- ‘Frozen shoulder’ (also known
as ‘adhesive capsulitis’) is a painful condition associated with restriction in the
shoulder joint. There are several causes- these can include traumatic injury
- One of the non-surgical
treatments for this is known as hydrodistension/ hydrodilatation. This involves
injecting the shoulder joint with a large volume of fluid to stretch the
shoulder capsule and disrupt adhesions (scar tissue), thereby freeing up the
joint. Corticosteroid, local anaesthetic and a large volume of sterile saline
is included as part of the procedure.
- There is good evidence that
hydrodistension provides benefits in reducing pain, improving range of movement
and function in ‘frozen shoulder’.
- It appears to be more
effective than corticosteroid injection alone and as effective as
manipulation-under-anaesthesia (MUA), with fewer complications. It can avoid the need for
surgery in some patients.
- Repeat injections may be required. It is common to have 2 hydrodistension injections in succession, approximately 2 weeks apart.
What does the procedure involve?
- Hydrodistension involves
stretching the capsule of the joint by injecting a mixture of corticosteroid, long-acting
local anaesthetic and sterile saline. The procedure takes about 30-45 minutes to complete and you will be able to go home immediately afterwards.
- You should have adequate
clear fluids to drink and consume a small meal an hour or two before the
procedure- this is to prevent dizziness or faints which can occur during or
after the procedure due to a combination of pain/ anxiety / excitement.
- There are several ways of doing this procedure. For example, you may be asked to lie on
your front (prone position) with your hand hanging over the side of the
procedure couch. The aid of gravity encourages the joint space at the back of
your shoulder to widen. Alternatively, you may be asked to lie on your side, with the painful shoulder pointing towards the ceiling and internally rotated.
- The skin at the back of your
shoulder will be thoroughly cleaned and sterilised. Short-acting local anaesthetic (Lidocaine) will initially be injected under the skin (subcutaneously) to numb the area well and provide pain relief.
- Using ultrasound to provide accurate guidance, a sterile needle will be introduced into the shoulder joint via a
posterior approach (from the back). The joint is then slowly distended with a combination of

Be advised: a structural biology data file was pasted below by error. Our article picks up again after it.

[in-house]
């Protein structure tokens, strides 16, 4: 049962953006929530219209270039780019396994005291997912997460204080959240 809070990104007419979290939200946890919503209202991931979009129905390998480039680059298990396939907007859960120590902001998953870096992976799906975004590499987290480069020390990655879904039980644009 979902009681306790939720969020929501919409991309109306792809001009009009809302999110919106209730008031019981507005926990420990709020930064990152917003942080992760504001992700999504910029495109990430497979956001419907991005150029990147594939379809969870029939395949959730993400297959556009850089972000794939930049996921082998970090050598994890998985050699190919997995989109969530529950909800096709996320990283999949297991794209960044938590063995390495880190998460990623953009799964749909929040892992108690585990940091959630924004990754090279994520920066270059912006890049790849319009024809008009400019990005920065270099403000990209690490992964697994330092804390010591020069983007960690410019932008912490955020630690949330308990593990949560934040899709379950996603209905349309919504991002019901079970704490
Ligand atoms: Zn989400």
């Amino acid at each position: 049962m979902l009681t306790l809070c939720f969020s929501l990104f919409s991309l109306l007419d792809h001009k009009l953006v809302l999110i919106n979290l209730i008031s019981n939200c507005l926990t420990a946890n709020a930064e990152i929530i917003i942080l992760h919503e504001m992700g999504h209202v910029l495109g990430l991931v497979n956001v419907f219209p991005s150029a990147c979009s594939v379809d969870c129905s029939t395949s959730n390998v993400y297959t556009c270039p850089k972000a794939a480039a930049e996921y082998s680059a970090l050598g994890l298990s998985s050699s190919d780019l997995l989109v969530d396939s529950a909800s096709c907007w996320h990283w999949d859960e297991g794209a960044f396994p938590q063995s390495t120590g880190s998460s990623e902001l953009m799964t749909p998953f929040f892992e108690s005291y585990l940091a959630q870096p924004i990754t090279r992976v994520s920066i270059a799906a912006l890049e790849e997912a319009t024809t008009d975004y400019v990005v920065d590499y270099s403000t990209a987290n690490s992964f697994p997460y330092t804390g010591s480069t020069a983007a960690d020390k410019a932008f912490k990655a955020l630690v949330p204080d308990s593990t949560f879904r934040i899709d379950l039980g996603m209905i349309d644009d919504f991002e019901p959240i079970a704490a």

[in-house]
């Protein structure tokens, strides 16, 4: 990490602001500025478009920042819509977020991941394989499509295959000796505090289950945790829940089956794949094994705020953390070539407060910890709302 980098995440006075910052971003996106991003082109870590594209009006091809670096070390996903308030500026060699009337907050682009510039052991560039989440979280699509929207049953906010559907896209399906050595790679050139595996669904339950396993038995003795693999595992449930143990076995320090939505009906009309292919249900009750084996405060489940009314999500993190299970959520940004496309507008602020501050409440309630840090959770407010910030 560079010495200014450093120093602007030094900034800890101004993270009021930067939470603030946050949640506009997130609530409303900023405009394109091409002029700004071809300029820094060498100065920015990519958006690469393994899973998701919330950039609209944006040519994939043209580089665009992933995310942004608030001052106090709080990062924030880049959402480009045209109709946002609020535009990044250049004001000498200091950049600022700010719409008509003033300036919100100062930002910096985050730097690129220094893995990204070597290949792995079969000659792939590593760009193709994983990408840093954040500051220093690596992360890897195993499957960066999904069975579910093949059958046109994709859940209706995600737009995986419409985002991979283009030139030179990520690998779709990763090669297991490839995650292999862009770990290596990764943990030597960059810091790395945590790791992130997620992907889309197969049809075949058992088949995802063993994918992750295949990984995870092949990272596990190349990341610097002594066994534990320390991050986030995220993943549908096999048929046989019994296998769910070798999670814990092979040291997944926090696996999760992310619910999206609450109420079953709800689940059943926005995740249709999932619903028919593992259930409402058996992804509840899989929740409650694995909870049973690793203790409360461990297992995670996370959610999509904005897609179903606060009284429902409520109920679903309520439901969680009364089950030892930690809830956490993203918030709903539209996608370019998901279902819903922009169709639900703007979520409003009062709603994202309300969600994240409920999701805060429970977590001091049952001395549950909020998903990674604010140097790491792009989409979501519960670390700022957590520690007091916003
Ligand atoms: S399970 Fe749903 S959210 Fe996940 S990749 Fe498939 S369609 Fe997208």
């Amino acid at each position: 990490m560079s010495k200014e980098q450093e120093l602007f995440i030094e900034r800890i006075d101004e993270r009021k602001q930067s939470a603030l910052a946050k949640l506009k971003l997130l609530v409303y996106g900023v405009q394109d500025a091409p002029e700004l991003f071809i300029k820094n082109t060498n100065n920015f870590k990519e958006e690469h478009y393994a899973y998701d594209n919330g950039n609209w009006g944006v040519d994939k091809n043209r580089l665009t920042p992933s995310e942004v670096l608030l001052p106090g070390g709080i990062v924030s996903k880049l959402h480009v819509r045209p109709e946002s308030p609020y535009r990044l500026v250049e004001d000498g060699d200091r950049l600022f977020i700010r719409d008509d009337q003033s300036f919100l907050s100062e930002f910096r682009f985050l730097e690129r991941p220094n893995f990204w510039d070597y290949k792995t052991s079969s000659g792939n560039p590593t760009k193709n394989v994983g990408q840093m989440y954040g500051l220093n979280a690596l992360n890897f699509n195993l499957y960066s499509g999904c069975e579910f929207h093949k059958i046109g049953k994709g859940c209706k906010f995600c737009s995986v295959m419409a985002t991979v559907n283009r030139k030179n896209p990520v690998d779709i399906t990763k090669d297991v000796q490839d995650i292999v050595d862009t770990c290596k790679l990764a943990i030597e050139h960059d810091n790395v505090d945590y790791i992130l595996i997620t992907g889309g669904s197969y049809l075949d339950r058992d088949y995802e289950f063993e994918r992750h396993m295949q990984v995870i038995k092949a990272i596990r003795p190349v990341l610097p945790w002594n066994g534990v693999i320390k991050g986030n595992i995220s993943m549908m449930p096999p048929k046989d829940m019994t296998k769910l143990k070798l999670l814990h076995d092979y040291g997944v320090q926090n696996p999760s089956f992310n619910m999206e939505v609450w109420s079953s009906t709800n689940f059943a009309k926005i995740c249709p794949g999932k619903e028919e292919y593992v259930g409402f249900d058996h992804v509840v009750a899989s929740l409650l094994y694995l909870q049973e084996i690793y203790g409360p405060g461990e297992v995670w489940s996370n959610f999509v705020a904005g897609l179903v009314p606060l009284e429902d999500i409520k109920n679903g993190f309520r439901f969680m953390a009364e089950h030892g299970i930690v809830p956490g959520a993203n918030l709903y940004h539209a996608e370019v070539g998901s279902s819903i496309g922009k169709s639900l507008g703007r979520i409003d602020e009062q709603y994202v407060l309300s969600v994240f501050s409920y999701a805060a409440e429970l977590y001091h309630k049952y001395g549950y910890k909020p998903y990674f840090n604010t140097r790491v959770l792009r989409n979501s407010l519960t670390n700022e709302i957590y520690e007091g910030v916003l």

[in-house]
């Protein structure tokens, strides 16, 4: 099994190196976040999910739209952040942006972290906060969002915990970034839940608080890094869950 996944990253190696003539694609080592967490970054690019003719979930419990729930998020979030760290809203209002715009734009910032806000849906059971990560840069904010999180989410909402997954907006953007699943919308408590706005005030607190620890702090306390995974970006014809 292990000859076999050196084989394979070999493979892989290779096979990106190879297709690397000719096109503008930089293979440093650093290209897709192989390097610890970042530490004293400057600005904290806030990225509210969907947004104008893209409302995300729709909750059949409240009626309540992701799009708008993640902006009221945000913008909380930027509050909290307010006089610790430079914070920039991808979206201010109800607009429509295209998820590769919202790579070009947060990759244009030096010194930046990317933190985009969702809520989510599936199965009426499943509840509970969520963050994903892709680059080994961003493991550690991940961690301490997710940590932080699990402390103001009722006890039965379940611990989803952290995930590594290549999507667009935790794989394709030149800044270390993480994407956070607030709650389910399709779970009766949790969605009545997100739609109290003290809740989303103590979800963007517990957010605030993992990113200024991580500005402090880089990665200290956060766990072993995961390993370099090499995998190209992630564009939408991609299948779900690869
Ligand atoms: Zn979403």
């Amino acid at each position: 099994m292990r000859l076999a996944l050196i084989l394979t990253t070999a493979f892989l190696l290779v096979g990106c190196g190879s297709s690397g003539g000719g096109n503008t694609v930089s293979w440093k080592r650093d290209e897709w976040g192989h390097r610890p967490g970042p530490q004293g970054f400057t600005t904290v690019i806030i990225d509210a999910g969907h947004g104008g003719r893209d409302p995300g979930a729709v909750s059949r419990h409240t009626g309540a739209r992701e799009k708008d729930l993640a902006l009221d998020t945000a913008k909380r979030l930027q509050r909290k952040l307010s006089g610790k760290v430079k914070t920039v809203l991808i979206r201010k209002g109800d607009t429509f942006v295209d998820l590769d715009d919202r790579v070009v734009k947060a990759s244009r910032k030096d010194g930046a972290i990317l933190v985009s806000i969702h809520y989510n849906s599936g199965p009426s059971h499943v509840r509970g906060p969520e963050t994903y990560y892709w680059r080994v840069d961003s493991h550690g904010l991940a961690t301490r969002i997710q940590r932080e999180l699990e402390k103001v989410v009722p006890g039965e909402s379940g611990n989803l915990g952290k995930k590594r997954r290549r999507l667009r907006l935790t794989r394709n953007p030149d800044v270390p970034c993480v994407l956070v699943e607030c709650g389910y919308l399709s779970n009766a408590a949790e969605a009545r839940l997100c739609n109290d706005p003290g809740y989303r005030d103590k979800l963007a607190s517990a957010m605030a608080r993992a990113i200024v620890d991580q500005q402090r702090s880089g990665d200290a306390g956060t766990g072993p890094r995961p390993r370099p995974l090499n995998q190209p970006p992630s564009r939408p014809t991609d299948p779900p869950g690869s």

sterile saline, long-acting local anaesthetic (Marcaine) and corticosteroid
Safety profile & possible risks:
- The procedure appears to be
very safe, with temporary pain during the procedure being the most common
- There may be temporary
discomfort for a few days after the injection.
- It is carried out under sterile conditions. The risk of infection is
very low (1 in 5,000-20,000 risk).
- There is a small risk of
bleeding. This procedure is contraindicated if you are taking high-dose
anti-coagulants such as Warfarin and will require further discussion beforehand
about how best to proceed. Aspirin is fine.
What happens following the procedure?
- Some people experience moderate discomfort due to the joint
distension- this can last up to several hours after the procedure. It is
therefore advisable you bring someone to take you home after the procedure (e.g.
adult friend/ family member).
- Please do not to drive or operate heavy machinery for a minimum of 6 hours
after the procedure.
- You should continue physiotherapy after the procedure and it is recommended
that you see your therapist approximately 2-3 days afterwards as the
hydrodistension procedure buys a ‘window of opportunity’ in which to progress
your physiotherapy rehabilitation. It is important to realise the success rate for
this treatment is significantly reduced without the physiotherapy component afterwards.
- Some patients will experience immediate relief. For others, it can
take a week to two weeks to achieve full benefit.
will be asked to return to clinic for a review 3-4 weeks later to monitor your
symptoms and progress.